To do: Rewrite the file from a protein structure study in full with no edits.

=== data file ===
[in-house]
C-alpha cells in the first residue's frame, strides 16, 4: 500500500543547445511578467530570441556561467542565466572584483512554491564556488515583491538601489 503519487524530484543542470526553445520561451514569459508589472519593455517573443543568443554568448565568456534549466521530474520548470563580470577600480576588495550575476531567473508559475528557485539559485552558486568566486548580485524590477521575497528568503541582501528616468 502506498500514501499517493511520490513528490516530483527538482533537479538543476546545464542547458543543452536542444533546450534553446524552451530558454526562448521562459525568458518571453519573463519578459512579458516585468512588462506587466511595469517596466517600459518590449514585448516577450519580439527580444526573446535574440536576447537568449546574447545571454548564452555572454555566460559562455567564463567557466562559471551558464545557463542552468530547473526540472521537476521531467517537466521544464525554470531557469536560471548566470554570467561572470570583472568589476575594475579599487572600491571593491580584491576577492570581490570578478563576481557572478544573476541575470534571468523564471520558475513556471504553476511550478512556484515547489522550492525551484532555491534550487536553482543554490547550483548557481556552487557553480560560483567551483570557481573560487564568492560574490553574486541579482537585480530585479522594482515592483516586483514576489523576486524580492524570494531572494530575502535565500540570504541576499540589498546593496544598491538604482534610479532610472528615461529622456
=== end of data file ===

[in-house]
C-alpha cells in the first residue's frame, strides 16, 4: 500500500543547445511578467530570441556561467542565466572584483512554491564556488515583491538601489 503519487524530484543542470526553445520561451514569459508589472519593455517573443543568443554568448565568456534549466521530474520548470563580470577600480576588495550575476531567473508559475528557485539559485552558486568566486548580485524590477521575497528568503541582501528616468 502506498500514501499517493511520490513528490516530483527538482533537479538543476546545464542547458543543452536542444533546450534553446524552451530558454526562448521562459525568458518571453519573463519578459512579458516585468512588462506587466511595469517596466517600459518590449514585448516577450519580439527580444526573446535574440536576447537568449546574447545571454548564452555572454555566460559562455567564463567557466562559471551558464545557463542552468530547473526540472521537476521531467517537466521544464525554470531557469536560471548566470554570467561572470570583472568589476575594475579599487572600491571593491580584491576577492570581490570578478563576481557572478544573476541575470534571468523564471520558475513556471504553476511550478512556484515547489522550492525551484532555491534550487536553482543554490547550483548557481556552487557553480560560483567551483570557481573560487564568492560574490553574486541579482537585480530585479522594482515592483516586483514576489523576486524580492524570494531572494530575502535565500540570504541576499540589498546593496544598491538604482534610479532610472528615461529622456